Many seniors live in constant worry that their assets can be gobbled up by a nursing home or the costs of home health care. One way to protect a lifetime of accumulated assets is to divest them into a trust, and to make their heirs the trustees, Mr. Seiman said.

“A transfer of assets into a trusteeship can be a complicated process, and for many people, it’s a very hard sell,” he said. “It can be a very wise business decision, but at the same time, it’s a very emotional decision and that’s where my counseling experience comes in. Giving up control can be very difficult. Many people are afraid that could mean losing their home someday, but you have a clause in the trust that stipulates that you can stay in your home for life, unless a court orders that you’re too impaired to live there.”

Mr. Seiman said there’s a time factor in the weighty decision, which can add to the stress. “Unless it’s done five years before you need full time care, it won’t protect your assets. If you own a home, and you need full time care and haven’t transferred your house [into a trust], MassHealth puts a lien on it.”

Mr. Seiman also said that most people don’t realize that it’s also possible to negotiate deals with nursing homes ahead of time. “Forty years ago, a lot of private nursing homes would only do private pay,” he said. “But if you want to go to a nursing home that says they don’t take Medicaid, you can negotiate to pay two and a half years upfront at market rate, if they agree to take Medicaid after that. It’s a competitive business, and many of them are open to making deals. You have to know what’s negotiable, what’s not.”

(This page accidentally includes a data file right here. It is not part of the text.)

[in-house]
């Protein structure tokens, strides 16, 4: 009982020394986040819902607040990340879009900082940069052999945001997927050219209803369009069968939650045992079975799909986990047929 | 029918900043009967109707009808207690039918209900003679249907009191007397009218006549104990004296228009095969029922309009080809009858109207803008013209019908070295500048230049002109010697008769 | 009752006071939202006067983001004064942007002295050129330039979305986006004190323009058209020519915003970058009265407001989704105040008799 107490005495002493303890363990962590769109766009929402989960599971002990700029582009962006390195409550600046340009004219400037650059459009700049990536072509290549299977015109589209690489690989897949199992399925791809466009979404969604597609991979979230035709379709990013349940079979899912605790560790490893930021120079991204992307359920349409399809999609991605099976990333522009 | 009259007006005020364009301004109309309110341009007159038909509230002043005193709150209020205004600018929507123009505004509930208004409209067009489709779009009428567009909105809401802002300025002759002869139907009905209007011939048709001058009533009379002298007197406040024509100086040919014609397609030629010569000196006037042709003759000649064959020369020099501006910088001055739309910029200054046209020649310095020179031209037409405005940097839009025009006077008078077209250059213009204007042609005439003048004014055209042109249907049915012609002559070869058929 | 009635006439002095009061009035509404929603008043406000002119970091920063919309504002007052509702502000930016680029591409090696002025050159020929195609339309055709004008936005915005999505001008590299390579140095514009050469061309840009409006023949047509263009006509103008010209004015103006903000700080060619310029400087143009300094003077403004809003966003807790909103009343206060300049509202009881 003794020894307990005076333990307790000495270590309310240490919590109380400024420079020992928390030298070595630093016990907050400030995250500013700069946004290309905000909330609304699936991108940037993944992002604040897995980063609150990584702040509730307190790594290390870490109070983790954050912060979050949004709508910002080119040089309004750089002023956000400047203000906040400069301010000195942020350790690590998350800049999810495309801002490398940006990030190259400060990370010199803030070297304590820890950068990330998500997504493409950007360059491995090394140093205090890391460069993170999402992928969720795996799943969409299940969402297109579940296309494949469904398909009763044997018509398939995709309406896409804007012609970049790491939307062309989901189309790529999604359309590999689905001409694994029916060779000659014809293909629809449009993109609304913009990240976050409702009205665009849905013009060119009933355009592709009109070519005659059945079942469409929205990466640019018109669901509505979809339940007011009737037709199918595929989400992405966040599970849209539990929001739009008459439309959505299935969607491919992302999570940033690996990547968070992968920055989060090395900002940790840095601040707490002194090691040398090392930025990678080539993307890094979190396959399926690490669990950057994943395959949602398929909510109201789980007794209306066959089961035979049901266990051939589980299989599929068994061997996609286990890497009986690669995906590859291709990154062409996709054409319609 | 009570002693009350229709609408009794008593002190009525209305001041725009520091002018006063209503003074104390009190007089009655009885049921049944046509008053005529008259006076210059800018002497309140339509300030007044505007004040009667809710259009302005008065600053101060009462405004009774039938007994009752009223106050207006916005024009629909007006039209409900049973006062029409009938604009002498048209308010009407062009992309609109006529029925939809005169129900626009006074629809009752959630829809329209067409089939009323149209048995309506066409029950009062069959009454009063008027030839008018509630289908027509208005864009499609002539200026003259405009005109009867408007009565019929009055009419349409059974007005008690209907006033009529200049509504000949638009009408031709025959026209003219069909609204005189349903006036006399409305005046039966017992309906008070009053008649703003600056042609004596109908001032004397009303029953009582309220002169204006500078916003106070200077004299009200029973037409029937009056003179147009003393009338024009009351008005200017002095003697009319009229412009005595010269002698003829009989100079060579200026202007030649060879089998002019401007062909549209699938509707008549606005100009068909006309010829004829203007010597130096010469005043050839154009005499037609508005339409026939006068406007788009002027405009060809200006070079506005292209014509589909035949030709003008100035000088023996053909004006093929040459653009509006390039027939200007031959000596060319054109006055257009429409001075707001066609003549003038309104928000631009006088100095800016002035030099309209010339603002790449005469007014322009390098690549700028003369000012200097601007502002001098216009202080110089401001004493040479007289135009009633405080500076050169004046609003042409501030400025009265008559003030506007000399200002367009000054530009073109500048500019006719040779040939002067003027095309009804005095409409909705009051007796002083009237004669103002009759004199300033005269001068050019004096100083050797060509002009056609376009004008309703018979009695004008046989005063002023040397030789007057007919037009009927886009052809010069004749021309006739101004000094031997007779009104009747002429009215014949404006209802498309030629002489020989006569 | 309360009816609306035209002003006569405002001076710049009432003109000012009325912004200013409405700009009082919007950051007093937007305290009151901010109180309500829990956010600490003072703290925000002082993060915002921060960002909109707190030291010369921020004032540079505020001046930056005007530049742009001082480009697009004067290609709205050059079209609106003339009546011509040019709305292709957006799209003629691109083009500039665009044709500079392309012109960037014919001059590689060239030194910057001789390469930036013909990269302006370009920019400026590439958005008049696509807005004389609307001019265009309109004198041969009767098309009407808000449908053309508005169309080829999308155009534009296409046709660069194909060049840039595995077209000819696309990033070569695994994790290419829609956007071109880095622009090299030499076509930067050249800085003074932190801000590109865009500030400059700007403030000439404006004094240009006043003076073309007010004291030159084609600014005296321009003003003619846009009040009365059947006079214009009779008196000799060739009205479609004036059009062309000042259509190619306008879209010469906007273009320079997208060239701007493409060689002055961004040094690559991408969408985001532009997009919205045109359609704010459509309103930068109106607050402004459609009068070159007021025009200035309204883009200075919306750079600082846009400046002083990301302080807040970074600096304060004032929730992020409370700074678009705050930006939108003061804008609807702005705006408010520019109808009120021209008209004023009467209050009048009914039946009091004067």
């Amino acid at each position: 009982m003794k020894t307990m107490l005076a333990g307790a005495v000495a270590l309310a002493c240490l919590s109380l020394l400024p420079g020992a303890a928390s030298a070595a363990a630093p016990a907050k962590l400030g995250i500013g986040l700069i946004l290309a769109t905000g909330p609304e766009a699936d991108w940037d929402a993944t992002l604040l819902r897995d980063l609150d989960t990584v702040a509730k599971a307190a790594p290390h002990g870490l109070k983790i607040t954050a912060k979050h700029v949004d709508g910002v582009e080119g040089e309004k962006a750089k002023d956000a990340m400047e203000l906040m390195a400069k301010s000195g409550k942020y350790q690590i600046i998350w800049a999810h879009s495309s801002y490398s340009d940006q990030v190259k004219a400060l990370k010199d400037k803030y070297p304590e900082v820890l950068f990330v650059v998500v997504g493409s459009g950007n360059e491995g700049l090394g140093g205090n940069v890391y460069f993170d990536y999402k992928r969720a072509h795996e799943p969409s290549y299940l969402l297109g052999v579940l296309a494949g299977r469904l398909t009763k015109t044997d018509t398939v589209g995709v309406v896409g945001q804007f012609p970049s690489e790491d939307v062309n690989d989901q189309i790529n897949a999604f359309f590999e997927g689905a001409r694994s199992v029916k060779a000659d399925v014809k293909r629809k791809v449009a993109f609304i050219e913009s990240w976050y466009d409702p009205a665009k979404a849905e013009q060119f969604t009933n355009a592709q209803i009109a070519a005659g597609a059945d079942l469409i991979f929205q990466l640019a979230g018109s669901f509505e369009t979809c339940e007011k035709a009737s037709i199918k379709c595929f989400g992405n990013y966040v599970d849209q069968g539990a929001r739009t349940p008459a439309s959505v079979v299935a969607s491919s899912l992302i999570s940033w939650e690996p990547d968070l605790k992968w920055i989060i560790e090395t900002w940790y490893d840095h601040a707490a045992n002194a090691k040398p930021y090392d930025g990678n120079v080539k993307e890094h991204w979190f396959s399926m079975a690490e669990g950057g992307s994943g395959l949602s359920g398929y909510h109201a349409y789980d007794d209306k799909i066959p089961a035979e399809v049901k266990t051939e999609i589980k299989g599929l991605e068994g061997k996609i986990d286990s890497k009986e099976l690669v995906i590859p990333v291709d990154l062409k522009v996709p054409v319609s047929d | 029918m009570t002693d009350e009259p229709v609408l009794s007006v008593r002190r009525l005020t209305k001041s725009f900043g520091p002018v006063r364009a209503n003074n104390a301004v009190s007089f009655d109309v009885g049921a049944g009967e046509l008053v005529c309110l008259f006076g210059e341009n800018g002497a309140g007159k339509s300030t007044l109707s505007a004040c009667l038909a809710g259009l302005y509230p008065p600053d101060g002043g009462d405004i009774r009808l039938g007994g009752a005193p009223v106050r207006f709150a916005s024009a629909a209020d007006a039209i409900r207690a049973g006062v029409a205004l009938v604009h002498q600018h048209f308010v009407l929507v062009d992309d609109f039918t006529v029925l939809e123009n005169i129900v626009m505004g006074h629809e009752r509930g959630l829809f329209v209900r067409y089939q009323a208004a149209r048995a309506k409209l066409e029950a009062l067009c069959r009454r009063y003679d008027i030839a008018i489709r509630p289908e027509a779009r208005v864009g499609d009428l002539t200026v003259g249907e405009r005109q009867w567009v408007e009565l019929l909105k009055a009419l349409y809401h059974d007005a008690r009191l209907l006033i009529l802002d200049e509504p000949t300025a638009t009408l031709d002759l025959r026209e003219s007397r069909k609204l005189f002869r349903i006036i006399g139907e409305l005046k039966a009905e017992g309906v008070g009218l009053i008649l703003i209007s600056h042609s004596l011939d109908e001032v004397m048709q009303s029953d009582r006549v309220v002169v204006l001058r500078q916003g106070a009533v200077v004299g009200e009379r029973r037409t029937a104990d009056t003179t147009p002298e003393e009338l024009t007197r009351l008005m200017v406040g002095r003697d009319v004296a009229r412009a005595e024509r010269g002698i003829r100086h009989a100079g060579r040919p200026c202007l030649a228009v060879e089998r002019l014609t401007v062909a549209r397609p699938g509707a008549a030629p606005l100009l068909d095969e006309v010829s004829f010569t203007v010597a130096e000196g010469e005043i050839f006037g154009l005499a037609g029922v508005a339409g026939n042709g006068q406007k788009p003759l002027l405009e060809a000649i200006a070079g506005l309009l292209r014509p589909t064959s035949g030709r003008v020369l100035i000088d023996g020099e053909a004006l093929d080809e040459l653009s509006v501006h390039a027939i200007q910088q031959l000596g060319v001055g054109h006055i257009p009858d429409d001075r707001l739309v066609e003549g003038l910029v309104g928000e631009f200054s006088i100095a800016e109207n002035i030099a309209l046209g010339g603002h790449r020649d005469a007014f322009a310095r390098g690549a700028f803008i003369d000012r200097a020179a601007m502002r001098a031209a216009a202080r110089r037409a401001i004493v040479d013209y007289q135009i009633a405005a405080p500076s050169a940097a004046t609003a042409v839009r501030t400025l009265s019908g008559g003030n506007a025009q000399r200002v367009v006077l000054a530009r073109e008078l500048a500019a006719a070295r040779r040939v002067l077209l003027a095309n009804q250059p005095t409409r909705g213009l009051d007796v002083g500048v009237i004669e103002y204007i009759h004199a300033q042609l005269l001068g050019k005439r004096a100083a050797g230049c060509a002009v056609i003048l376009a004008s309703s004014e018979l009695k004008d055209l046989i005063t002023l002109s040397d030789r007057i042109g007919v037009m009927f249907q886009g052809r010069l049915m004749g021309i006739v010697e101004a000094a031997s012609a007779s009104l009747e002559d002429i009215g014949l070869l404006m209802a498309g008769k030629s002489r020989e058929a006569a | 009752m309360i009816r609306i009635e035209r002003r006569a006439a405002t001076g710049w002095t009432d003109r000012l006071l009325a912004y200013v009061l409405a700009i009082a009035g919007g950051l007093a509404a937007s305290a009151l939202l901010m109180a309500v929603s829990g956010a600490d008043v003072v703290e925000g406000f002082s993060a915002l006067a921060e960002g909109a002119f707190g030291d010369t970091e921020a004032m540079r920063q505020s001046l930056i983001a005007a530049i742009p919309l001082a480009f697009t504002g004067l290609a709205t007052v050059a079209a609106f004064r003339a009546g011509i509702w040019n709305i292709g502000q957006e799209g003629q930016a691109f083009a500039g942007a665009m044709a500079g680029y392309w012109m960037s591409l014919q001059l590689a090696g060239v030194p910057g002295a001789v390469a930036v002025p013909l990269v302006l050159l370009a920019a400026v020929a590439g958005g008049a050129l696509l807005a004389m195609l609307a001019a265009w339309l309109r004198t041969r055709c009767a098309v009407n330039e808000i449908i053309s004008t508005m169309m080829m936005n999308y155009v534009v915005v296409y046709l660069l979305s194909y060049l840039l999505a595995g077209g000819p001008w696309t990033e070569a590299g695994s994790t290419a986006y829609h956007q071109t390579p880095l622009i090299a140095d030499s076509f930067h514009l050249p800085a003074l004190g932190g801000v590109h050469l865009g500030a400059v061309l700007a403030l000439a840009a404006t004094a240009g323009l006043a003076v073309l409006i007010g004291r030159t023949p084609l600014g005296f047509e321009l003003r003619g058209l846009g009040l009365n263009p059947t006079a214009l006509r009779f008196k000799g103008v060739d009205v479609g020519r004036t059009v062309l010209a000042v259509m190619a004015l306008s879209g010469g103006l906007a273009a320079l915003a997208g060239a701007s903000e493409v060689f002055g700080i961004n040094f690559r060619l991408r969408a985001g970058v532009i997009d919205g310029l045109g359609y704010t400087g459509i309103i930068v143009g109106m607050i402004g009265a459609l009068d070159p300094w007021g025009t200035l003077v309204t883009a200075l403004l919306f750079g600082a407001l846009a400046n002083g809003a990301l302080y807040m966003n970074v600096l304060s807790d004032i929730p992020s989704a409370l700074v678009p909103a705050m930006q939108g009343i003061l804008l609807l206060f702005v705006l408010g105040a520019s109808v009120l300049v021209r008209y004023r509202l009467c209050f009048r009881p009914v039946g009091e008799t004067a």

Mr. Seiman said that whether it be a transfer of assets into a trust, or a negotiated deal with a nursing home, a lawyer should always be consulted. “There are a couple of lawyers on the Island that I could recommend with confidence,” he said.

Aging ain’t easy

There are emotional conflicts unique to aging. Friends, spouses, and loved ones die with increasing regularity, and loss becomes a constant. So does physical and mental decline. Couples who were forced to spend time apart during their working years can struggle when they’re suddenly together 24/7, and that dream house they bought 40 years ago has become a daily obstacle course.

“I can go to someone’s home and show them how to make it safer,” Mr. Seiman said, adding he’s informed by his experience planning and staffing the Martin Luther Terrace Apartments, a senior living development in Deer Park, N.Y.

“I oversaw the development of a 100-unit senior living complex, and I’m very familiar with all the Americans with Disabilities Act (ADA) regulations. I can show you what height the sinks should be, how wide the doorways need to be, what ramping you need for wheelchairs, and also how to improve the overall safety of the home,” he said.